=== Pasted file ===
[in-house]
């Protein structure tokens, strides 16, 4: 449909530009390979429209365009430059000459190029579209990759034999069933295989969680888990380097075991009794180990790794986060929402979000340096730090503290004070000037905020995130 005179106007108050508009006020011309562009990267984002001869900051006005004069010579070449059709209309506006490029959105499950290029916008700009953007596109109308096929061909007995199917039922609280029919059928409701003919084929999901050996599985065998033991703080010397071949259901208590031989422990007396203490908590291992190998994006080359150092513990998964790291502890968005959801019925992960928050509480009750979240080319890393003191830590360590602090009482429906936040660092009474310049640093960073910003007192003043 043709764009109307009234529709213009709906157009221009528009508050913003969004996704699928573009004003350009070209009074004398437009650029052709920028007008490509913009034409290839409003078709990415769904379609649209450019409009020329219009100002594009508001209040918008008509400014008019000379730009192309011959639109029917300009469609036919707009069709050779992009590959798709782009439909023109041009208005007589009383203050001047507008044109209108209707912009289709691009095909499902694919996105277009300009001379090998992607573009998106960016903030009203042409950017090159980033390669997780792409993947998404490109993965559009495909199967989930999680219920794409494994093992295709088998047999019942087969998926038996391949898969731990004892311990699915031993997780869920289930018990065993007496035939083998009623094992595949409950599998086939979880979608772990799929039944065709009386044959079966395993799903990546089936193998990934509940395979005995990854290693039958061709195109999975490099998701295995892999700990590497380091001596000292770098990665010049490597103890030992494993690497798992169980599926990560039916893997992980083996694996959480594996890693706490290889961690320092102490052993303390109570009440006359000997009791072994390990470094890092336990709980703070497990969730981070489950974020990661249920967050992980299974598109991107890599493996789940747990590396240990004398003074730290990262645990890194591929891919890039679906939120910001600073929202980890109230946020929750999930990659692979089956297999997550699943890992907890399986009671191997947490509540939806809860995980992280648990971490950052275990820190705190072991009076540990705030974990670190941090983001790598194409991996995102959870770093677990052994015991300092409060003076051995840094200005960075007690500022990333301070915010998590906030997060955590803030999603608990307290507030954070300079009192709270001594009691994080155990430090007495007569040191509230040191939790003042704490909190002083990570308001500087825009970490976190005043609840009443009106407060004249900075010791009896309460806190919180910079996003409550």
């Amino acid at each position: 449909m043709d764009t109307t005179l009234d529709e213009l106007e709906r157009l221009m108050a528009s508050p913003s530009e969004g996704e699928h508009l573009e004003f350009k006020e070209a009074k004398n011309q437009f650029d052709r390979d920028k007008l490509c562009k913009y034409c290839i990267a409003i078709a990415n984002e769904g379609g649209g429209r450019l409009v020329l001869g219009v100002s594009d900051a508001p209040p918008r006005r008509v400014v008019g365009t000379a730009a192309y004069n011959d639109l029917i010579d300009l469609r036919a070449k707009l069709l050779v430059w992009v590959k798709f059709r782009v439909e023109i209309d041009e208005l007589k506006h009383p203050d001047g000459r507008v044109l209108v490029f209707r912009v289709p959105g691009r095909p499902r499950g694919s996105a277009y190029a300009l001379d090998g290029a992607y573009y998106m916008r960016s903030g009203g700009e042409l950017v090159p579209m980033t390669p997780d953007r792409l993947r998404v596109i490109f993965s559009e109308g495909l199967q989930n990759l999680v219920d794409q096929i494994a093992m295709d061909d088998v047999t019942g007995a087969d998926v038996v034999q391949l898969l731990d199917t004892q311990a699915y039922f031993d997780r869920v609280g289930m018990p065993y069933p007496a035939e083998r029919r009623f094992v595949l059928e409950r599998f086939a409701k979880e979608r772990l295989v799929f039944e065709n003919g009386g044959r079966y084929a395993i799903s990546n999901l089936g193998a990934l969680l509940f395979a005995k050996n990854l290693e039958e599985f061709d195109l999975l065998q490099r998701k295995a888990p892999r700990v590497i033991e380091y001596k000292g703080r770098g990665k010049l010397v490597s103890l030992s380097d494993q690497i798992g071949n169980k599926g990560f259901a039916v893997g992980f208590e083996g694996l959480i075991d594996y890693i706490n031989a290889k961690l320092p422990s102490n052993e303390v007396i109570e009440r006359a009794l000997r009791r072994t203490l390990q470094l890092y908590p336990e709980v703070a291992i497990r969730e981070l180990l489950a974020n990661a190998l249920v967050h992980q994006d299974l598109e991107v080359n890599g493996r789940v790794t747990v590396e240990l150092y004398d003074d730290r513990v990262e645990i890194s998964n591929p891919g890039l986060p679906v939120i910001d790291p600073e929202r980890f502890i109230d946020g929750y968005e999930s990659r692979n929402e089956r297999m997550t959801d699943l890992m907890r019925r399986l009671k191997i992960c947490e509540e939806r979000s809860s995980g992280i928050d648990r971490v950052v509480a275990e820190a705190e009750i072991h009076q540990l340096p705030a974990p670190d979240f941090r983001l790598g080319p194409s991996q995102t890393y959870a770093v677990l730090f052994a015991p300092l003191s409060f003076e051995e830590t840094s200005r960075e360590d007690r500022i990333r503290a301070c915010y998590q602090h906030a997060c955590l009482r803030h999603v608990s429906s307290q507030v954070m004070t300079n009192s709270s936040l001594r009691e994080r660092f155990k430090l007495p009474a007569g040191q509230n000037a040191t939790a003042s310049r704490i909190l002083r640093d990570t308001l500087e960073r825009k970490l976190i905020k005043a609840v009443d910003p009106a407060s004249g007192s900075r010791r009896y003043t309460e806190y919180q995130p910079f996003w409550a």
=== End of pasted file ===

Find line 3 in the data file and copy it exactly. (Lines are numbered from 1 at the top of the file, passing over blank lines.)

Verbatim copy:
């Amino acid at each position: 449909m043709d764009t109307t005179l009234d529709e213009l106007e709906r157009l221009m108050a528009s508050p913003s530009e969004g996704e699928h508009l573009e004003f350009k006020e070209a009074k004398n011309q437009f650029d052709r390979d920028k007008l490509c562009k913009y034409c290839i990267a409003i078709a990415n984002e769904g379609g649209g429209r450019l409009v020329l001869g219009v100002s594009d900051a508001p209040p918008r006005r008509v400014v008019g365009t000379a730009a192309y004069n011959d639109l029917i010579d300009l469609r036919a070449k707009l069709l050779v430059w992009v590959k798709f059709r782009v439909e023109i209309d041009e208005l007589k506006h009383p203050d001047g000459r507008v044109l209108v490029f209707r912009v289709p959105g691009r095909p499902r499950g694919s996105a277009y190029a300009l001379d090998g290029a992607y573009y998106m916008r960016s903030g009203g700009e042409l950017v090159p579209m980033t390669p997780d953007r792409l993947r998404v596109i490109f993965s559009e109308g495909l199967q989930n990759l999680v219920d794409q096929i494994a093992m295709d061909d088998v047999t019942g007995a087969d998926v038996v034999q391949l898969l731990d199917t004892q311990a699915y039922f031993d997780r869920v609280g289930m018990p065993y069933p007496a035939e083998r029919r009623f094992v595949l059928e409950r599998f086939a409701k979880e979608r772990l295989v799929f039944e065709n003919g009386g044959r079966y084929a395993i799903s990546n999901l089936g193998a990934l969680l509940f395979a005995k050996n990854l290693e039958e599985f061709d195109l999975l065998q490099r998701k295995a888990p892999r700990v590497i033991e380091y001596k000292g703080r770098g990665k010049l010397v490597s103890l030992s380097d494993q690497i798992g071949n169980k599926g990560f259901a039916v893997g992980f208590e083996g694996l959480i075991d594996y890693i706490n031989a290889k961690l320092p422990s102490n052993e303390v007396i109570e009440r006359a009794l000997r009791r072994t203490l390990q470094l890092y908590p336990e709980v703070a291992i497990r969730e981070l180990l489950a974020n990661a190998l249920v967050h992980q994006d299974l598109e991107v080359n890599g493996r789940v790794t747990v590396e240990l150092y004398d003074d730290r513990v990262e645990i890194s998964n591929p891919g890039l986060p679906v939120i910001d790291p600073e929202r980890f502890i109230d946020g929750y968005e999930s990659r692979n929402e089956r297999m997550t959801d699943l890992m907890r019925r399986l009671k191997i992960c947490e509540e939806r979000s809860s995980g992280i928050d648990r971490v950052v509480a275990e820190a705190e009750i072991h009076q540990l340096p705030a974990p670190d979240f941090r983001l790598g080319p194409s991996q995102t890393y959870a770093v677990l730090f052994a015991p300092l003191s409060f003076e051995e830590t840094s200005r960075e360590d007690r500022i990333r503290a301070c915010y998590q602090h906030a997060c955590l009482r803030h999603v608990s429906s307290q507030v954070m004070t300079n009192s709270s936040l001594r009691e994080r660092f155990k430090l007495p009474a007569g040191q509230n000037a040191t939790a003042s310049r704490i909190l002083r640093d990570t308001l500087e960073r825009k970490l976190i905020k005043a609840v009443d910003p009106a407060s004249g007192s900075r010791r009896y003043t309460e806190y919180q995130p910079f996003w409550a």